Was starting from scratch ever a necessity for Juventus?

At this moment in time, news emanating from every source on the peninsula suggests that Juventus have fast plunged into an abyss due to poor recent results and their apparent woeful undertakings in the market. Management is being criticised, the Coach is being condemned and the players have lost their passion.


However, whilst certain mistakes have been made and easily highlighted through the benefit of hindsight, it is important to understand the enormity of the task of reconstruction current Management were faced with when they agreed to jump on board in the summer. Past Management weaknesses ran deeper than most people could ever hope to understand. The fact that Andrea Agnelli recently suggested that Juventus have the sixth highest payroll in Europe despite great efforts to reduce the wage bill speaks volumes on the type of cheques and contracts Alessio Secco was agreeing to in his tenure. And that is only one of the many factors still hurting a team that continues to work daily on fixing past problems.

At long last, Juventus are returning to their very basic values – young and Italian. They continue to fight in defence of the Old Lady with regards to Calciopoli and they have brought in some key players that will form the future of the Bianconeri in the form of Milos Krasic and Alberto Aquilani, despite the lack of cash available due to past management’s economic ineptitude and the failure to qualify for the Champions League. Yet despite the great strides taken, there is one factor that remains difficult to fully understand, or rather defend – was there ever a need to start from scratch?

Of the strongest criticisms aimed at Juventus’ management last season, when Jean Claude Blanc and Secco were in charge, was that Juve attempted to change too much too quickly without the proper tools. After the retirement of club legend Pavel Nedved, the traditional wing based play of the club was ditched and in its place arrived the €25m Brazilian trequartista, Diego, forcing the side to build a team around him. Without the necessary ingredients necessary to make his inclusion and the formation work, Juventus collapsed, especially when the man tasked with overseeing this massive change was the inexperienced Ciro Ferrara.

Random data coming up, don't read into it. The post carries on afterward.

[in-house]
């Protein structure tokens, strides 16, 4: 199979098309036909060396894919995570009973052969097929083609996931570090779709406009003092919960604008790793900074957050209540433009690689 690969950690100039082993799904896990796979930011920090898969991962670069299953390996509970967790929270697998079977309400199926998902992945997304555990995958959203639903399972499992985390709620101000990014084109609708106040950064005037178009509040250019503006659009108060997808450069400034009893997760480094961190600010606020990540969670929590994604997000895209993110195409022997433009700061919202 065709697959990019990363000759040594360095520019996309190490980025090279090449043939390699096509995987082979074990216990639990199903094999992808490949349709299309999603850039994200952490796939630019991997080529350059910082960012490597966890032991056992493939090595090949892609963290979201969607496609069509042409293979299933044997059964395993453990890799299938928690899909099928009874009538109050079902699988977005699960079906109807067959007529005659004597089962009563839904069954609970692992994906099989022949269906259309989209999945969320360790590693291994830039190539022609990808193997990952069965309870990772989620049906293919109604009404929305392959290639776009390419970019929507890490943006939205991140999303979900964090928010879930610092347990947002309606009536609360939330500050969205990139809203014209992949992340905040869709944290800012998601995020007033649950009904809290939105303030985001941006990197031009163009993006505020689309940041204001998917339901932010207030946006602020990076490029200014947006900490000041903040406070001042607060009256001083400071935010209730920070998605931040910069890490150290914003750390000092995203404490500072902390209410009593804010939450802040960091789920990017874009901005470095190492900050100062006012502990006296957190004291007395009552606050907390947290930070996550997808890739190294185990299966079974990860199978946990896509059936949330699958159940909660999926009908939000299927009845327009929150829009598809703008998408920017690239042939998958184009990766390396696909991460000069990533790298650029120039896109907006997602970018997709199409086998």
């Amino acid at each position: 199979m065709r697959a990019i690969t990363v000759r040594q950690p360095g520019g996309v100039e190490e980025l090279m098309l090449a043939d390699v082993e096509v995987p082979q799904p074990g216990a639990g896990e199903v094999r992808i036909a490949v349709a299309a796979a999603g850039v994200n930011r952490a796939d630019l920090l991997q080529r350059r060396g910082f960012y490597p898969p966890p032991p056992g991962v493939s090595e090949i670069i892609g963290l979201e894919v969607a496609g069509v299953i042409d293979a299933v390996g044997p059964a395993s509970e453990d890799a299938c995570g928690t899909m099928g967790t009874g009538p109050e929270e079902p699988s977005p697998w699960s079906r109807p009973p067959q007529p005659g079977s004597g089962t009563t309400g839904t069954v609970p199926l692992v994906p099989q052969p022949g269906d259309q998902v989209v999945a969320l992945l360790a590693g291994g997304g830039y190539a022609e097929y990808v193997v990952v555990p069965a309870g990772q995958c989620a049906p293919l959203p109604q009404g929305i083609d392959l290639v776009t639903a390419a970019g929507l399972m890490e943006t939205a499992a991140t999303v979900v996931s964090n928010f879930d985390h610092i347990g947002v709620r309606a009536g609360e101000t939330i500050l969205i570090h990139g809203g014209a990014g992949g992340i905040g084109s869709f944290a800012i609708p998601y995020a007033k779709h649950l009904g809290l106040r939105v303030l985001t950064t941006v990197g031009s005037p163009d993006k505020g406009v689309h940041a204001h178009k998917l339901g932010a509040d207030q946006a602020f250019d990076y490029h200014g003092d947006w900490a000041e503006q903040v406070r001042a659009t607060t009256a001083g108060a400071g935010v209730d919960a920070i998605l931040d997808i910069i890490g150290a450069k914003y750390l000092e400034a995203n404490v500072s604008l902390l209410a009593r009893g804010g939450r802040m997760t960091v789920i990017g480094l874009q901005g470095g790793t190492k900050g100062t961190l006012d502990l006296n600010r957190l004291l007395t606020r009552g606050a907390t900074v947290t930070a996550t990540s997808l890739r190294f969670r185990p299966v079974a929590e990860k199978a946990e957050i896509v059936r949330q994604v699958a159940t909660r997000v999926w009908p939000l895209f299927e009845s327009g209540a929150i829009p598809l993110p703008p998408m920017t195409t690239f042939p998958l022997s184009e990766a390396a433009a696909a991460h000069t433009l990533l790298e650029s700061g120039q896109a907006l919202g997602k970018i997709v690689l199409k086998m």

Old Management may have been abysmal but what they left behind was a great spine to the team that with appropriate management and due enforcement could well have been a championship winning side. Diego and an understudy in the form of Sebastian Giovinco were present and a formation already existed. All that was required was a sturdier defence, a striker and a regista to complete the puzzle. Instead, the very few good efforts made by previous managements were scrapped to start another new project and ultimately, one could argue that they committed a similar sort of error – changing too much too quickly.

Rather than working with what they already had, they opted to build a side to suit the tactical vision of the 4-4-2 disciple, Luigi Delneri. Unfortunately, with new players required to make a new formation work, quality was sacrificed in the name of quantity and the Bianconeri see themselves suffering with a mediocre side high on ‘grinta’ but low on technical expertise.

Unfortunately, with Management still fixing previous errors, they cannot be accurately judged on their work thus far. In this case, time is of the essence but can anyone truly doubt an Agnelli?

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